In [3]:
import plotly.graph_objects as go

x=['b', 'a', 'c', 'd']
fig = go.Figure(go.Bar(x=x, y=[2,5,1,9], name='Montreal'))
fig.add_trace(go.Bar(x=x, y=[1, 4, 9, 16], name='Ottawa'))
fig.add_trace(go.Bar(x=x, y=[6, 8, 4.5, 8], name='Toronto'))

fig.update_layout(barmode='stack')
fig.update_xaxes(categoryorder='category ascending')
fig.show()

This example orders the categories by total value with categoryorder: 'total descending'

In [4]:
import plotly.graph_objects as go

x=['b', 'a', 'c', 'd']
fig = go.Figure(go.Bar(x=x, y=[2,5,1,9], name='Montreal'))
fig.add_trace(go.Bar(x=x, y=[1, 4, 9, 16], name='Ottawa'))
fig.add_trace(go.Bar(x=x, y=[6, 8, 4.5, 8], name='Toronto'))

fig.update_layout(barmode='stack')
fig.update_xaxes(categoryorder='total ascending')
fig.show()

This example shows how to control category order when using plotly.graph_objects by defining categoryorder to "array" to derive the ordering from the attribute categoryarray.

In [5]:
import plotly.graph_objects as go

x=['b', 'a', 'c', 'd']
fig = go.Figure(go.Bar(x=x, y=[2,5,1,9], name='Montreal'))
fig.add_trace(go.Bar(x=x, y=[1, 4, 9, 16], name='Ottawa'))
fig.add_trace(go.Bar(x=x, y=[6, 8, 4.5, 8], name='Toronto'))

fig.update_layout(barmode='stack')
fig.update_xaxes(categoryorder='array', categoryarray= ['d','a','c','b'])
fig.show()

Gridlines, Ticks and Tick Labels

By default, gridlines and ticks are not shown on categorical axes but they can be activated:

In [6]:
import plotly.express as px

fig = px.bar(x=["A","B","C"], y=[1,3,2])
fig.update_xaxes(showgrid=True, ticks="outside")
fig.show()

By default, ticks and gridlines appear on the categories but the tickson attribute can be used to move them to the category boundaries:

In [7]:
import plotly.express as px

fig = px.bar(x=["A","B","C"], y=[1,3,2])
fig.update_xaxes(showgrid=True, ticks="outside", tickson="boundaries")
fig.show()

Multi-categorical Axes

A two-level categorical axis (also known as grouped or hierarchical categories, or sub-categories) can be created by specifying a trace's x or y property as a 2-dimensional lists. The first sublist represents the outer categorical value while the second sublist represents the inner categorical value. This is only possible with plotly.graph_objects at the moment, and not Plotly Express.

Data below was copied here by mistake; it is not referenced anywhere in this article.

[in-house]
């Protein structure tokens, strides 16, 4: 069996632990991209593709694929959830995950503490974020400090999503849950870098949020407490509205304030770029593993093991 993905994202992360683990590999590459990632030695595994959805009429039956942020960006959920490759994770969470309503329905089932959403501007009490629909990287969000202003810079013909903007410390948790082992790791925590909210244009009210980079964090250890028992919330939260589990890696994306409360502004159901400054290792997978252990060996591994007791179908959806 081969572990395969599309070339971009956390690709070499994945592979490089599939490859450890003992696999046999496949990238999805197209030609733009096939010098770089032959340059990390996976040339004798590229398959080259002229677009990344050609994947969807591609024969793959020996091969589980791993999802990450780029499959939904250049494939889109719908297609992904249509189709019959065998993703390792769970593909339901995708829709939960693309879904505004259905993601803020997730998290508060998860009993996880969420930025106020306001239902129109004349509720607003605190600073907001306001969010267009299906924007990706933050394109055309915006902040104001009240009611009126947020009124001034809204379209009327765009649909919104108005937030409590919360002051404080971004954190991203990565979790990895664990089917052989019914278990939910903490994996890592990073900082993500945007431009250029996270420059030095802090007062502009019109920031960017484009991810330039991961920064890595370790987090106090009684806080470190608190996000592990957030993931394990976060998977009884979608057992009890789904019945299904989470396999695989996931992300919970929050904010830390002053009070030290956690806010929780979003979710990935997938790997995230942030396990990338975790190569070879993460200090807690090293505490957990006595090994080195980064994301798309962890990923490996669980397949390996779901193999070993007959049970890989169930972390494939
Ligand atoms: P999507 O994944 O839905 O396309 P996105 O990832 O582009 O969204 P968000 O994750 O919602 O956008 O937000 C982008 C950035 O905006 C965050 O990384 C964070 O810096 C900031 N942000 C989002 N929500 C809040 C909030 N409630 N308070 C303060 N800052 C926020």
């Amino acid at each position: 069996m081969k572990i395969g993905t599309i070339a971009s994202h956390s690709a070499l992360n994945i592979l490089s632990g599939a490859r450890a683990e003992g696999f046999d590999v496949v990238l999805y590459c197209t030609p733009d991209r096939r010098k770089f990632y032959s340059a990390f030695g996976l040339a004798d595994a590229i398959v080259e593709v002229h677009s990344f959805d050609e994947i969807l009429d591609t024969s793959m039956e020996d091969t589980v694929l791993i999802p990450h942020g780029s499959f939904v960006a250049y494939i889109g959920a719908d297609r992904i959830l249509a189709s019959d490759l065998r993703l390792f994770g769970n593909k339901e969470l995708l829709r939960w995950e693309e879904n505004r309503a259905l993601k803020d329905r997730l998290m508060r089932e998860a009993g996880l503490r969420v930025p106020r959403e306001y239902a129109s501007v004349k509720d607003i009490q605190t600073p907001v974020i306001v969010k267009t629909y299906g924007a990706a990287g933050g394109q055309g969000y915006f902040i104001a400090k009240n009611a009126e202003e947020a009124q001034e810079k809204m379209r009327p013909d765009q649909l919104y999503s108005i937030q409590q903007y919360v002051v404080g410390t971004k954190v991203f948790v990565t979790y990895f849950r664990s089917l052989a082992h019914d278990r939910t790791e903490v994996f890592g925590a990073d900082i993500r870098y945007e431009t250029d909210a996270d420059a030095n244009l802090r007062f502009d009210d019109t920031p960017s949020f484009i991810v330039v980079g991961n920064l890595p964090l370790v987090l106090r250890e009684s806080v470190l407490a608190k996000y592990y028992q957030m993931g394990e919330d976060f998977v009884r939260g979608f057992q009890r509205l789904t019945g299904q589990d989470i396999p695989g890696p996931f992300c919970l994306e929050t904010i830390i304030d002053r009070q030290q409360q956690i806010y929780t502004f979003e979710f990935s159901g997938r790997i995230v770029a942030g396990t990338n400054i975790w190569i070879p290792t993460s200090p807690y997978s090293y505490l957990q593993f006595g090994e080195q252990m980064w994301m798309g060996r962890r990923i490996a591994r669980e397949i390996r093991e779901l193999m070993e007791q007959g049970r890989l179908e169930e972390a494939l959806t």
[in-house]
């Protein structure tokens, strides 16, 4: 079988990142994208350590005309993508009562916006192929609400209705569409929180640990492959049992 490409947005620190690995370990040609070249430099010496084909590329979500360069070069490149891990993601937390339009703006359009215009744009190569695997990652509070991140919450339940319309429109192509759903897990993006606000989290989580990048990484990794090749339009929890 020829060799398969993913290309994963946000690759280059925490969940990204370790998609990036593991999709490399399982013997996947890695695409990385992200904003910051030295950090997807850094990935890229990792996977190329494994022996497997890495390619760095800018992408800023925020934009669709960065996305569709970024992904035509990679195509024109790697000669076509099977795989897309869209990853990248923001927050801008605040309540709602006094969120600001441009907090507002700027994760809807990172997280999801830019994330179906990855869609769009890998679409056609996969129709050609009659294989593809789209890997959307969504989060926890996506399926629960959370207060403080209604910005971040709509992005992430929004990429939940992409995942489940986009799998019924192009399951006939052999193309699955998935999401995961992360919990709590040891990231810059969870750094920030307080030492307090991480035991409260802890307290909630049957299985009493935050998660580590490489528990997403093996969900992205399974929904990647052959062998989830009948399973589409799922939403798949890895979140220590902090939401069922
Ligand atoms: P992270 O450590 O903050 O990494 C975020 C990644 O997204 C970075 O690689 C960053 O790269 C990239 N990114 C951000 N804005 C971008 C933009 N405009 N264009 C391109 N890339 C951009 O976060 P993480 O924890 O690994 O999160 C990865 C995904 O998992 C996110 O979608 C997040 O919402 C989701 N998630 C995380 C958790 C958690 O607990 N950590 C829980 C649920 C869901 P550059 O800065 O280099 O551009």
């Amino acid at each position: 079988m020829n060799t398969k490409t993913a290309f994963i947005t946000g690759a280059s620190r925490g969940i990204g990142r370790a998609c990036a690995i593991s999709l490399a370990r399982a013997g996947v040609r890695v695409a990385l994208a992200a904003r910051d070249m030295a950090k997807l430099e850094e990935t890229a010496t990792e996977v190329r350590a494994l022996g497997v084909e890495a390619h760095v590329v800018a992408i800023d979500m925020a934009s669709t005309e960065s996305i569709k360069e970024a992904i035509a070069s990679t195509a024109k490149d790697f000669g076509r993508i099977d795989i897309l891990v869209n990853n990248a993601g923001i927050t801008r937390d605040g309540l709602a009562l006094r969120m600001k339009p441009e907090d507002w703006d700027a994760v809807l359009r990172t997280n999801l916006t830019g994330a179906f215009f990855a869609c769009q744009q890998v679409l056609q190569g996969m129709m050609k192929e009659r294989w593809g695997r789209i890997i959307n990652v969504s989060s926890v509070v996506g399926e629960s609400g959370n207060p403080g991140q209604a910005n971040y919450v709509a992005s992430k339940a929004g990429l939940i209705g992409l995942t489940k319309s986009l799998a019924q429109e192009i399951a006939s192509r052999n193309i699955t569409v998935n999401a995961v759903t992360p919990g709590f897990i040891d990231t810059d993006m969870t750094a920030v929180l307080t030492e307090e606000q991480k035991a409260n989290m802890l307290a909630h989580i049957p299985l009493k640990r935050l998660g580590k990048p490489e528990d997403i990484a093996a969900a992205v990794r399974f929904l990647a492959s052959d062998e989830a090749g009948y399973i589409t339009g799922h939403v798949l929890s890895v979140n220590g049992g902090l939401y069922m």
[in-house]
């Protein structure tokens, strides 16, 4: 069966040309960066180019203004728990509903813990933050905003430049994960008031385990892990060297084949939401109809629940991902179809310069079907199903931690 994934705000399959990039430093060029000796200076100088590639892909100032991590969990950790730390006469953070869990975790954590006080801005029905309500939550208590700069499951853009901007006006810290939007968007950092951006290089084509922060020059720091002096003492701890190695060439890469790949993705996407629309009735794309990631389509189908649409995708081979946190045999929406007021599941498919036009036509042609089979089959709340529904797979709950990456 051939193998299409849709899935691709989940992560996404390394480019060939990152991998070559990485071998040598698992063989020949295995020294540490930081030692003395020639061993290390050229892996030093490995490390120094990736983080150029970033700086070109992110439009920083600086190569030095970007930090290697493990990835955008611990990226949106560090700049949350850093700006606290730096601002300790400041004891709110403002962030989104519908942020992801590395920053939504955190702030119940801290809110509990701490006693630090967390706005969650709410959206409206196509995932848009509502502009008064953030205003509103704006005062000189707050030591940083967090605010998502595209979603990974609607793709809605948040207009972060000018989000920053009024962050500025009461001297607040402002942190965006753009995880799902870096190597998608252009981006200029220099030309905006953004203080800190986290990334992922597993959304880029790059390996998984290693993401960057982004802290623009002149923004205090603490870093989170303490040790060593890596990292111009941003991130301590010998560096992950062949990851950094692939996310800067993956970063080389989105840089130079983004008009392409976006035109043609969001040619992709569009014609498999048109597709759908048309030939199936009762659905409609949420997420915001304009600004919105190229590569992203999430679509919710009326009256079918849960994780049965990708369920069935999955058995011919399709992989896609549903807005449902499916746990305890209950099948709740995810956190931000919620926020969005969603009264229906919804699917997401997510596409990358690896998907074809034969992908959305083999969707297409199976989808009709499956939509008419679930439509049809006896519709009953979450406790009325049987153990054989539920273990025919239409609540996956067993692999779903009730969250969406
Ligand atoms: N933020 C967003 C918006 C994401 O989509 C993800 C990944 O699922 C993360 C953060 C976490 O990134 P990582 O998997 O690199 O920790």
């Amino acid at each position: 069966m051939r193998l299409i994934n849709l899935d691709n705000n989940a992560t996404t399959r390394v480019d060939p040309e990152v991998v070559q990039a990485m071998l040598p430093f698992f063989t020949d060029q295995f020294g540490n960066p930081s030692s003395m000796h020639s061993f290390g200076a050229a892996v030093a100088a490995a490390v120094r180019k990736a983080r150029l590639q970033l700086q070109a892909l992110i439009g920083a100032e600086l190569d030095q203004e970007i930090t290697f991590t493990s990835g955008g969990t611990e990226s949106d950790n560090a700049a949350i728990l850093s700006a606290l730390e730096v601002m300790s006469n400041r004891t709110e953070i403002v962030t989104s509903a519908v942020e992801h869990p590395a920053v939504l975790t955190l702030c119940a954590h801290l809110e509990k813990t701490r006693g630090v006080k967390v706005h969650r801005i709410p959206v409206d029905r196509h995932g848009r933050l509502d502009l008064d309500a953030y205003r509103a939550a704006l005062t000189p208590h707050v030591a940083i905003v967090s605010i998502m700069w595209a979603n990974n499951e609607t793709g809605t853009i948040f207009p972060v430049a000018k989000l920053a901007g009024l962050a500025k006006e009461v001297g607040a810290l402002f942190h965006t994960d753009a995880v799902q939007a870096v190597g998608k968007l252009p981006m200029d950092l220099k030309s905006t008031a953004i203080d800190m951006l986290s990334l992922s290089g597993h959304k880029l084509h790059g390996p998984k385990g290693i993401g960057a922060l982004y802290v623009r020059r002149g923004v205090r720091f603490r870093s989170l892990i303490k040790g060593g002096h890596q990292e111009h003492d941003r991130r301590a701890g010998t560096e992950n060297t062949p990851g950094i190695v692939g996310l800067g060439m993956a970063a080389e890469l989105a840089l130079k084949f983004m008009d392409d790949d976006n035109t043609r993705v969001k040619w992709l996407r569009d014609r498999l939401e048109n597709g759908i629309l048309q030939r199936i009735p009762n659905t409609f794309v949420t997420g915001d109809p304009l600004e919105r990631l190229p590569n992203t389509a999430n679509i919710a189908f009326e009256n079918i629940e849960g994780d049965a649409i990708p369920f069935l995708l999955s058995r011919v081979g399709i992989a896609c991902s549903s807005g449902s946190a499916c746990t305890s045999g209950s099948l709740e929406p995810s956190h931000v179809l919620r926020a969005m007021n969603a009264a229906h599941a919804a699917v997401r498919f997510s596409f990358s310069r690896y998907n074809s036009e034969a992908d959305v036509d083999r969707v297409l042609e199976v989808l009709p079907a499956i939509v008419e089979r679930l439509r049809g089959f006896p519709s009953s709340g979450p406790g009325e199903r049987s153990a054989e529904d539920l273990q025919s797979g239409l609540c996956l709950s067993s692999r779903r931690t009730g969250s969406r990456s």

Passing in a two-dimensional list as the x or y value of a trace causes the type of the corresponding axis to be set to multicategory.

Here is an example that creates a figure with 2 bar traces with a 2-level categorical x-axis.

In [8]:
import plotly.graph_objects as go

fig = go.Figure()

fig.add_trace(go.Bar(
  x = [['First', 'First', 'Second', 'Second'],
       ["A", "B", "A", "B"]],
  y = [2, 3, 1, 5],
  name = "Adults",
))

fig.add_trace(go.Bar(
  x = [['First', 'First', 'Second', 'Second'],
       ["A", "B", "A", "B"]],
  y = [8, 3, 6, 5],
  name = "Children",
))

fig.update_layout(title_text="Multi-category axis")

fig.show()

Reference

See https://plotly.com/python/reference/layout/xaxis/ for more information and chart attribute options!

What About Dash?

Dash is an open-source framework for building analytical applications, with no Javascript required, and it is tightly integrated with the Plotly graphing library.

Learn about how to install Dash at https://dash.plot.ly/installation.

Everywhere in this page that you see fig.show(), you can display the same figure in a Dash application by passing it to the figure argument of the Graph component from the built-in dash_core_components package like this:

import plotly.graph_objects as go # or plotly.express as px
fig = go.Figure() # or any Plotly Express function e.g. px.bar(...)
# fig.add_trace( ... )
# fig.update_layout( ... )

import dash
import dash_core_components as dcc
import dash_html_components as html

app = dash.Dash()
app.layout = html.Div([
    dcc.Graph(figure=fig)
])

app.run_server(debug=True, use_reloader=False)  # Turn off reloader if inside Jupyter